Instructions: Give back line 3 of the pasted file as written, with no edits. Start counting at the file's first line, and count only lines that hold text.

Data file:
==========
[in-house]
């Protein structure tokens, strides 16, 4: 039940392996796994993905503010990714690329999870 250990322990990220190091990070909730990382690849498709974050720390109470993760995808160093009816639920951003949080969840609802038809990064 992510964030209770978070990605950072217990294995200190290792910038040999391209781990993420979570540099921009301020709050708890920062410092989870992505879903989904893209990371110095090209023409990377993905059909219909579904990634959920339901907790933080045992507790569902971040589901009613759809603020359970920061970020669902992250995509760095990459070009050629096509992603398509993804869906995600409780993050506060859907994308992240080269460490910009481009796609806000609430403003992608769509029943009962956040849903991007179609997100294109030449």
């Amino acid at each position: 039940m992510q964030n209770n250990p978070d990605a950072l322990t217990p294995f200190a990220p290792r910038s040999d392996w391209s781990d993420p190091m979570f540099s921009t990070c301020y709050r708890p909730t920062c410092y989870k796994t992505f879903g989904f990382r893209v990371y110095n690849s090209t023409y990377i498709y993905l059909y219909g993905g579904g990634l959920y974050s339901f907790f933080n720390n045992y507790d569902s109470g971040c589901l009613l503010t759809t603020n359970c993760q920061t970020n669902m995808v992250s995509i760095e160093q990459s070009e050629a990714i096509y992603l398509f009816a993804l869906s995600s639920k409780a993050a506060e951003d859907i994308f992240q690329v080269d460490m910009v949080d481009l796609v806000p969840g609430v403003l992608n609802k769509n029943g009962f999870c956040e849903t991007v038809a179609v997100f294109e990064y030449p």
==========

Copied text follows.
């Amino acid at each position: 039940m992510q964030n209770n250990p978070d990605a950072l322990t217990p294995f200190a990220p290792r910038s040999d392996w391209s781990d993420p190091m979570f540099s921009t990070c301020y709050r708890p909730t920062c410092y989870k796994t992505f879903g989904f990382r893209v990371y110095n690849s090209t023409y990377i498709y993905l059909y219909g993905g579904g990634l959920y974050s339901f907790f933080n720390n045992y507790d569902s109470g971040c589901l009613l503010t759809t603020n359970c993760q920061t970020n669902m995808v992250s995509i760095e160093q990459s070009e050629a990714i096509y992603l398509f009816a993804l869906s995600s639920k409780a993050a506060e951003d859907i994308f992240q690329v080269d460490m910009v949080d481009l796609v806000p969840g609430v403003l992608n609802k769509n029943g009962f999870c956040e849903t991007v038809a179609v997100f294109e990064y030449p």